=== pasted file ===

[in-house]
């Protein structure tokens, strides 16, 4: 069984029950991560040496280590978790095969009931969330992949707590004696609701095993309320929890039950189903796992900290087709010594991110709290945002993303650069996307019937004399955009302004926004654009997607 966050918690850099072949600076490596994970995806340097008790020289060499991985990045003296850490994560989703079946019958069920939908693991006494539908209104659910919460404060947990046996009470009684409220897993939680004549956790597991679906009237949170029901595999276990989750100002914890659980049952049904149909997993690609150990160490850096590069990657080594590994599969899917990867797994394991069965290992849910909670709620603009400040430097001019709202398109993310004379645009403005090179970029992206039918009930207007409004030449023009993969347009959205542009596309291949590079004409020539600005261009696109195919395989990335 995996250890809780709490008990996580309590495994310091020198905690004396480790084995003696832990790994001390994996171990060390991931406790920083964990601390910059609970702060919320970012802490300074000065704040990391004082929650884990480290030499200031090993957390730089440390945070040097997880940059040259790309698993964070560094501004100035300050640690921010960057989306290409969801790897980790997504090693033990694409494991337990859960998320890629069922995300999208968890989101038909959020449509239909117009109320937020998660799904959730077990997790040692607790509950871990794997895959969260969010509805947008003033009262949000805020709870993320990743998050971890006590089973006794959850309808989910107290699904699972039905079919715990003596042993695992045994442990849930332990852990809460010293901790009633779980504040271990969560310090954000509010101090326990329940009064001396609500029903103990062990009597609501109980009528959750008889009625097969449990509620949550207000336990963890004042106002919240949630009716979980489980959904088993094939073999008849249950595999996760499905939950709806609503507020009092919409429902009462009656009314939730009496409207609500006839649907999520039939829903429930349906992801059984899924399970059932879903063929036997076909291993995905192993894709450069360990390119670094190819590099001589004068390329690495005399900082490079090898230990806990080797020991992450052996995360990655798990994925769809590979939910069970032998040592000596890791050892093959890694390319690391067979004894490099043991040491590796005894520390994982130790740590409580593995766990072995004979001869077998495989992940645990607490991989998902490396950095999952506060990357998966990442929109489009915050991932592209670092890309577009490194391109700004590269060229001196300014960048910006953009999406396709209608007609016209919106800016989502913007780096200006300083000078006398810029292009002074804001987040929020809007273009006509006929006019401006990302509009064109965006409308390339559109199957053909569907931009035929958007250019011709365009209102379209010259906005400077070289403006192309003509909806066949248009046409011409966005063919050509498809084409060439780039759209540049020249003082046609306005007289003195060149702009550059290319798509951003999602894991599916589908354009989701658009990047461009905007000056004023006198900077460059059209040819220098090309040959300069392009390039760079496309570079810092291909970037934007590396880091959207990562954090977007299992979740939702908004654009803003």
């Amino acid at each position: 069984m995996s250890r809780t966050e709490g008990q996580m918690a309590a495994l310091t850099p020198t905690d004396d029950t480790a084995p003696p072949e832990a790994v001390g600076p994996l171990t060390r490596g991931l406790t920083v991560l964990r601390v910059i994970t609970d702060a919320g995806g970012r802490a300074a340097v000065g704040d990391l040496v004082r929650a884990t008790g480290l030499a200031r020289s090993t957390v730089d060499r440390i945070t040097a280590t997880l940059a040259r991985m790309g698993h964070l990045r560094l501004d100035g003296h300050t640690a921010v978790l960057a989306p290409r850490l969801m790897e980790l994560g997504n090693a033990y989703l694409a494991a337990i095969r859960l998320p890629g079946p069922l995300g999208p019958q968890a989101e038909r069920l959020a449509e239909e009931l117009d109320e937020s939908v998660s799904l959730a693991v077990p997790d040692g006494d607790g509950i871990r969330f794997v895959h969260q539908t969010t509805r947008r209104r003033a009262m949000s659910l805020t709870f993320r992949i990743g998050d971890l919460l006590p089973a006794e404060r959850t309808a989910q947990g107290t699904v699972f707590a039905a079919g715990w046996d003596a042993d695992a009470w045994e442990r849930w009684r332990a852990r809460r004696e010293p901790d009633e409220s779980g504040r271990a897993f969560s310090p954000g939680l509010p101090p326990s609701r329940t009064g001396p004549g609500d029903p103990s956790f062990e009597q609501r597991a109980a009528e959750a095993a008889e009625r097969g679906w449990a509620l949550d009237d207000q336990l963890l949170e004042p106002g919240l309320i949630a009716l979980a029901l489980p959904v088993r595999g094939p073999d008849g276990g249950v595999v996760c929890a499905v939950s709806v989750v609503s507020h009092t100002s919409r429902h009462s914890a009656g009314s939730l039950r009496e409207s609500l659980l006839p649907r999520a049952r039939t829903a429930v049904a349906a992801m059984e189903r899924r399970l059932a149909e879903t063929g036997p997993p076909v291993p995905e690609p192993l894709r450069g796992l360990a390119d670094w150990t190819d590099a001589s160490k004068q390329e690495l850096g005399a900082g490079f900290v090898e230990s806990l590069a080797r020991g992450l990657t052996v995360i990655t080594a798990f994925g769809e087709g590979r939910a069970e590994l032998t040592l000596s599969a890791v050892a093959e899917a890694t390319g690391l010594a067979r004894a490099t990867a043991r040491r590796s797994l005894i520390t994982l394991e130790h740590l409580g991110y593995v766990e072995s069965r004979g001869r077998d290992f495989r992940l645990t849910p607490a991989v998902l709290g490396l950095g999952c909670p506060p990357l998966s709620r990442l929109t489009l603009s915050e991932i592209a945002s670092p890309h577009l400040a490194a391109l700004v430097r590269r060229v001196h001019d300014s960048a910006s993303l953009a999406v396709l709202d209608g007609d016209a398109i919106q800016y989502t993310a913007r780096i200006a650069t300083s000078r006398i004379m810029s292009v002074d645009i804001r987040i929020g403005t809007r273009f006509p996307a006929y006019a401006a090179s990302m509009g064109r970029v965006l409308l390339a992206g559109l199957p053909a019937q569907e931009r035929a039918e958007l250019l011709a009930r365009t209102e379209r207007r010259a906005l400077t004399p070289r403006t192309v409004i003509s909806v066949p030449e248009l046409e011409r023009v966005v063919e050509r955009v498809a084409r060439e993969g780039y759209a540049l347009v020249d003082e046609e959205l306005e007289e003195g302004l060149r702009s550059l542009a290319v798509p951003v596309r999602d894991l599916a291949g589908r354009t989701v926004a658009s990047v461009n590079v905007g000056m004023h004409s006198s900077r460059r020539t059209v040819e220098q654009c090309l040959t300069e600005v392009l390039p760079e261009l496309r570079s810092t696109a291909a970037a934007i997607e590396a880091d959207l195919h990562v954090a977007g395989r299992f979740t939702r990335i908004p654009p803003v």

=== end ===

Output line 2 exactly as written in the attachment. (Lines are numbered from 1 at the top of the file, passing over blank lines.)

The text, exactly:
């Protein structure tokens, strides 16, 4: 069984029950991560040496280590978790095969009931969330992949707590004696609701095993309320929890039950189903796992900290087709010594991110709290945002993303650069996307019937004399955009302004926004654009997607 966050918690850099072949600076490596994970995806340097008790020289060499991985990045003296850490994560989703079946019958069920939908693991006494539908209104659910919460404060947990046996009470009684409220897993939680004549956790597991679906009237949170029901595999276990989750100002914890659980049952049904149909997993690609150990160490850096590069990657080594590994599969899917990867797994394991069965290992849910909670709620603009400040430097001019709202398109993310004379645009403005090179970029992206039918009930207007409004030449023009993969347009959205542009596309291949590079004409020539600005261009696109195919395989990335 995996250890809780709490008990996580309590495994310091020198905690004396480790084995003696832990790994001390994996171990060390991931406790920083964990601390910059609970702060919320970012802490300074000065704040990391004082929650884990480290030499200031090993957390730089440390945070040097997880940059040259790309698993964070560094501004100035300050640690921010960057989306290409969801790897980790997504090693033990694409494991337990859960998320890629069922995300999208968890989101038909959020449509239909117009109320937020998660799904959730077990997790040692607790509950871990794997895959969260969010509805947008003033009262949000805020709870993320990743998050971890006590089973006794959850309808989910107290699904699972039905079919715990003596042993695992045994442990849930332990852990809460010293901790009633779980504040271990969560310090954000509010101090326990329940009064001396609500029903103990062990009597609501109980009528959750008889009625097969449990509620949550207000336990963890004042106002919240949630009716979980489980959904088993094939073999008849249950595999996760499905939950709806609503507020009092919409429902009462009656009314939730009496409207609500006839649907999520039939829903429930349906992801059984899924399970059932879903063929036997076909291993995905192993894709450069360990390119670094190819590099001589004068390329690495005399900082490079090898230990806990080797020991992450052996995360990655798990994925769809590979939910069970032998040592000596890791050892093959890694390319690391067979004894490099043991040491590796005894520390994982130790740590409580593995766990072995004979001869077998495989992940645990607490991989998902490396950095999952506060990357998966990442929109489009915050991932592209670092890309577009490194391109700004590269060229001196300014960048910006953009999406396709209608007609016209919106800016989502913007780096200006300083000078006398810029292009002074804001987040929020809007273009006509006929006019401006990302509009064109965006409308390339559109199957053909569907931009035929958007250019011709365009209102379209010259906005400077070289403006192309003509909806066949248009046409011409966005063919050509498809084409060439780039759209540049020249003082046609306005007289003195060149702009550059290319798509951003999602894991599916589908354009989701658009990047461009905007000056004023006198900077460059059209040819220098090309040959300069392009390039760079496309570079810092291909970037934007590396880091959207990562954090977007299992979740939702908004654009803003």